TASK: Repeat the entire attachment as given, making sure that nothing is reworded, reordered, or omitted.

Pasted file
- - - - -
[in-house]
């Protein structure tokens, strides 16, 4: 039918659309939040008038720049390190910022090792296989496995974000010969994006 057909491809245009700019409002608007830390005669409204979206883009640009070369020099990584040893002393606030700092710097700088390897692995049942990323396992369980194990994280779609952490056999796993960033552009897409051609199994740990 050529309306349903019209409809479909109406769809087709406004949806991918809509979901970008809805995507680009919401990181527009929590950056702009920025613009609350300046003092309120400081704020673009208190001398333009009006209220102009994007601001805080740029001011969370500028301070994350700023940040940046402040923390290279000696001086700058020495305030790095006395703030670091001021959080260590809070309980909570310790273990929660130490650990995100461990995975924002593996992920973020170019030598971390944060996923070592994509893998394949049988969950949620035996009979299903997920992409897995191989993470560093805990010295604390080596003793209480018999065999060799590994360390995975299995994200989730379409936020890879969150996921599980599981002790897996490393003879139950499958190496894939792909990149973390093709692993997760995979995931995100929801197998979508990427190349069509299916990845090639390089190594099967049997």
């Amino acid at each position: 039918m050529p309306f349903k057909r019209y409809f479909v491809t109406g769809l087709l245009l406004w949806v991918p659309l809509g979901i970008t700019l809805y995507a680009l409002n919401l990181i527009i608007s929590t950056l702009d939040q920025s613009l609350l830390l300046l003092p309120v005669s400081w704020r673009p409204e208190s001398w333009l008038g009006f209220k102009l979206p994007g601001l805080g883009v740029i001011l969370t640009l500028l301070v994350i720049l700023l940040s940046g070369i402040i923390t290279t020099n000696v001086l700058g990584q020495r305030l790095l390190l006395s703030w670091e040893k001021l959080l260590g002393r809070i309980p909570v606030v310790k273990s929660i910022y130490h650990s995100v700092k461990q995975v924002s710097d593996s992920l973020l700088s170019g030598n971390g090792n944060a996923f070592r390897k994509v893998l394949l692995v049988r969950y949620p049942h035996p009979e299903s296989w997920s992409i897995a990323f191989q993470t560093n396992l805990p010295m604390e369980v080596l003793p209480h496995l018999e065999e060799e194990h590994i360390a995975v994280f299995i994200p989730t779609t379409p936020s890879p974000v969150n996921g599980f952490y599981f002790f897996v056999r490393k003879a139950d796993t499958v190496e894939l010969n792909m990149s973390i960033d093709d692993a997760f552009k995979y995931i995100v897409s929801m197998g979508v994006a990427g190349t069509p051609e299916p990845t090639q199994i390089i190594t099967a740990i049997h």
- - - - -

[in-house]
């Protein structure tokens, strides 16, 4: 039918659309939040008038720049390190910022090792296989496995974000010969994006 057909491809245009700019409002608007830390005669409204979206883009640009070369020099990584040893002393606030700092710097700088390897692995049942990323396992369980194990994280779609952490056999796993960033552009897409051609199994740990 050529309306349903019209409809479909109406769809087709406004949806991918809509979901970008809805995507680009919401990181527009929590950056702009920025613009609350300046003092309120400081704020673009208190001398333009009006209220102009994007601001805080740029001011969370500028301070994350700023940040940046402040923390290279000696001086700058020495305030790095006395703030670091001021959080260590809070309980909570310790273990929660130490650990995100461990995975924002593996992920973020170019030598971390944060996923070592994509893998394949049988969950949620035996009979299903997920992409897995191989993470560093805990010295604390080596003793209480018999065999060799590994360390995975299995994200989730379409936020890879969150996921599980599981002790897996490393003879139950499958190496894939792909990149973390093709692993997760995979995931995100929801197998979508990427190349069509299916990845090639390089190594099967049997």
């Amino acid at each position: 039918m050529p309306f349903k057909r019209y409809f479909v491809t109406g769809l087709l245009l406004w949806v991918p659309l809509g979901i970008t700019l809805y995507a680009l409002n919401l990181i527009i608007s929590t950056l702009d939040q920025s613009l609350l830390l300046l003092p309120v005669s400081w704020r673009p409204e208190s001398w333009l008038g009006f209220k102009l979206p994007g601001l805080g883009v740029i001011l969370t640009l500028l301070v994350i720049l700023l940040s940046g070369i402040i923390t290279t020099n000696v001086l700058g990584q020495r305030l790095l390190l006395s703030w670091e040893k001021l959080l260590g002393r809070i309980p909570v606030v310790k273990s929660i910022y130490h650990s995100v700092k461990q995975v924002s710097d593996s992920l973020l700088s170019g030598n971390g090792n944060a996923f070592r390897k994509v893998l394949l692995v049988r969950y949620p049942h035996p009979e299903s296989w997920s992409i897995a990323f191989q993470t560093n396992l805990p010295m604390e369980v080596l003793p209480h496995l018999e065999e060799e194990h590994i360390a995975v994280f299995i994200p989730t779609t379409p936020s890879p974000v969150n996921g599980f952490y599981f002790f897996v056999r490393k003879a139950d796993t499958v190496e894939l010969n792909m990149s973390i960033d093709d692993a997760f552009k995979y995931i995100v897409s929801m197998g979508v994006a990427g190349t069509p051609e299916p990845t090639q199994i390089i190594t099967a740990i049997h």